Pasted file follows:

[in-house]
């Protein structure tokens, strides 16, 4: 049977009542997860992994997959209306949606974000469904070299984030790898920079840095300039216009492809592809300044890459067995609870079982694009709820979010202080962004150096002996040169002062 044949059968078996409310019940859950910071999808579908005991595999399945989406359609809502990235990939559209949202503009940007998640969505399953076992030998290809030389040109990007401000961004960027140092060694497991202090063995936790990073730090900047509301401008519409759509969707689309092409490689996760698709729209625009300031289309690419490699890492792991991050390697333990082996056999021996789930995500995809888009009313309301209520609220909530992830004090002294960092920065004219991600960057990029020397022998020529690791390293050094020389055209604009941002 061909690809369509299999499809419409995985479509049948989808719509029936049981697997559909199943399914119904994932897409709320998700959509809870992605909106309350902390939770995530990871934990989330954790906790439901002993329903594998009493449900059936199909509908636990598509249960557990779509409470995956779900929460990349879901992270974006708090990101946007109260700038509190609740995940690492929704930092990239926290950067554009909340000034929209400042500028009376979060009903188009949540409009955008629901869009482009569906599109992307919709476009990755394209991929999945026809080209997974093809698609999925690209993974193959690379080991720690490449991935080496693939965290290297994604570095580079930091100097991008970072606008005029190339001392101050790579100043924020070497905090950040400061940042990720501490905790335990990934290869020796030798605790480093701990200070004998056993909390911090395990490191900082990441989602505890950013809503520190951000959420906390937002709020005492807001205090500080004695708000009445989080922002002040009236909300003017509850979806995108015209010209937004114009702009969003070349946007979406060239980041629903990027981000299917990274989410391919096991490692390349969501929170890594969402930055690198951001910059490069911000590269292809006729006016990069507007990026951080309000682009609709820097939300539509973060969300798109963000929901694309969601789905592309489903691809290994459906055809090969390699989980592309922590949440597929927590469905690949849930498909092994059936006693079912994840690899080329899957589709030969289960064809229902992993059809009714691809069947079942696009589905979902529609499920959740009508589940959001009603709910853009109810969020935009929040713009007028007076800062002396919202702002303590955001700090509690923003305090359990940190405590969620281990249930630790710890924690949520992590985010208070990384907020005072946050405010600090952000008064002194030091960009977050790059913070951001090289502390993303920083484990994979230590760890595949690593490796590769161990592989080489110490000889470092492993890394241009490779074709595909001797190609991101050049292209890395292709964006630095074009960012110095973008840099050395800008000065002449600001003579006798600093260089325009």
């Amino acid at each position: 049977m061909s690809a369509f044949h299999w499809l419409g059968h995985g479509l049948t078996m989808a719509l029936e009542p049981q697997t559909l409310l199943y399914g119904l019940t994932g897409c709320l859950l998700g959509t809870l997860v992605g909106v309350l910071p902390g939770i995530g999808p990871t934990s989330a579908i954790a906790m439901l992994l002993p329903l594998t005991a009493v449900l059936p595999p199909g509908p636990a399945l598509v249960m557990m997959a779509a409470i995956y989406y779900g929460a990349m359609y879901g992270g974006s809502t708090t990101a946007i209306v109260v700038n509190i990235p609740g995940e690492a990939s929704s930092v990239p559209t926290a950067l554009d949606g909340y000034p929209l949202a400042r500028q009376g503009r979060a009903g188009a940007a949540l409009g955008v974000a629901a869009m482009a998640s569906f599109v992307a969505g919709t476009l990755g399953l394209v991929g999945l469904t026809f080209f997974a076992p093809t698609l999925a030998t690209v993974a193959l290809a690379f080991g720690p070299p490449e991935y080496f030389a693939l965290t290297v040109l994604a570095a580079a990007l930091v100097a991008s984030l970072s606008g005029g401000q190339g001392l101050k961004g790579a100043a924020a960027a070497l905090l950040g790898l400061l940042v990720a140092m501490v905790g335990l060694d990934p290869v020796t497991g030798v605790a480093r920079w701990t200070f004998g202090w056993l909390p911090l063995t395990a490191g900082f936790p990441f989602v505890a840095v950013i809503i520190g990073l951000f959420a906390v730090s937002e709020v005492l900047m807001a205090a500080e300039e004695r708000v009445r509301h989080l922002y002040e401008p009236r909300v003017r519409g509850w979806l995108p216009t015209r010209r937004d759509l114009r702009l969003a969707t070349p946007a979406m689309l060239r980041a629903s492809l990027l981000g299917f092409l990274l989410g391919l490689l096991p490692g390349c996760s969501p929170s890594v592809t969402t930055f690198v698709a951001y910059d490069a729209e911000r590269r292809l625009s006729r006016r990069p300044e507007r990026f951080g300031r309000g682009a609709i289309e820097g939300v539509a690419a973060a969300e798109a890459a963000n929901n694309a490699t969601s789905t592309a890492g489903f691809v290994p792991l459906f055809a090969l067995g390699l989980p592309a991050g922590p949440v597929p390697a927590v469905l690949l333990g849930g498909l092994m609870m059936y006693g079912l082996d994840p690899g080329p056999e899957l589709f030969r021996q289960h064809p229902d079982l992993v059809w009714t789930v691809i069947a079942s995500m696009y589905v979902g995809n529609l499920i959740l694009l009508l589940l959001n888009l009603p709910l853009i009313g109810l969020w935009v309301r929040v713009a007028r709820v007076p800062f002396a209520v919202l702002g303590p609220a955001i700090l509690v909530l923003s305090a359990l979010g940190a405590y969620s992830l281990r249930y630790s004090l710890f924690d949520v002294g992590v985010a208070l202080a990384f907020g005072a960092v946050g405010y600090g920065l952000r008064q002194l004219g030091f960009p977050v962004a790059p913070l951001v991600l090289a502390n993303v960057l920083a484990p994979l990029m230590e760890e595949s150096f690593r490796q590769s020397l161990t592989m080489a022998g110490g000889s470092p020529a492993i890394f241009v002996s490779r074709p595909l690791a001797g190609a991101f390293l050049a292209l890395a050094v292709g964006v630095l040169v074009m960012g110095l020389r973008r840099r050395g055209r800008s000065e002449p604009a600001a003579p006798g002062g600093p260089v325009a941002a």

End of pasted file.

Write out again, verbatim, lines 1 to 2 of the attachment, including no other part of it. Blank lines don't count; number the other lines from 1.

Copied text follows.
[in-house]
């Protein structure tokens, strides 16, 4: 049977009542997860992994997959209306949606974000469904070299984030790898920079840095300039216009492809592809300044890459067995609870079982694009709820979010202080962004150096002996040169002062 044949059968078996409310019940859950910071999808579908005991595999399945989406359609809502990235990939559209949202503009940007998640969505399953076992030998290809030389040109990007401000961004960027140092060694497991202090063995936790990073730090900047509301401008519409759509969707689309092409490689996760698709729209625009300031289309690419490699890492792991991050390697333990082996056999021996789930995500995809888009009313309301209520609220909530992830004090002294960092920065004219991600960057990029020397022998020529690791390293050094020389055209604009941002 061909690809369509299999499809419409995985479509049948989808719509029936049981697997559909199943399914119904994932897409709320998700959509809870992605909106309350902390939770995530990871934990989330954790906790439901002993329903594998009493449900059936199909509908636990598509249960557990779509409470995956779900929460990349879901992270974006708090990101946007109260700038509190609740995940690492929704930092990239926290950067554009909340000034929209400042500028009376979060009903188009949540409009955008629901869009482009569906599109992307919709476009990755394209991929999945026809080209997974093809698609999925690209993974193959690379080991720690490449991935080496693939965290290297994604570095580079930091100097991008970072606008005029190339001392101050790579100043924020070497905090950040400061940042990720501490905790335990990934290869020796030798605790480093701990200070004998056993909390911090395990490191900082990441989602505890950013809503520190951000959420906390937002709020005492807001205090500080004695708000009445989080922002002040009236909300003017509850979806995108015209010209937004114009702009969003070349946007979406060239980041629903990027981000299917990274989410391919096991490692390349969501929170890594969402930055690198951001910059490069911000590269292809006729006016990069507007990026951080309000682009609709820097939300539509973060969300798109963000929901694309969601789905592309489903691809290994459906055809090969390699989980592309922590949440597929927590469905690949849930498909092994059936006693079912994840690899080329899957589709030969289960064809229902992993059809009714691809069947079942696009589905979902529609499920959740009508589940959001009603709910853009109810969020935009929040713009007028007076800062002396919202702002303590955001700090509690923003305090359990940190405590969620281990249930630790710890924690949520992590985010208070990384907020005072946050405010600090952000008064002194030091960009977050790059913070951001090289502390993303920083484990994979230590760890595949690593490796590769161990592989080489110490000889470092492993890394241009490779074709595909001797190609991101050049292209890395292709964006630095074009960012110095973008840099050395800008000065002449600001003579006798600093260089325009």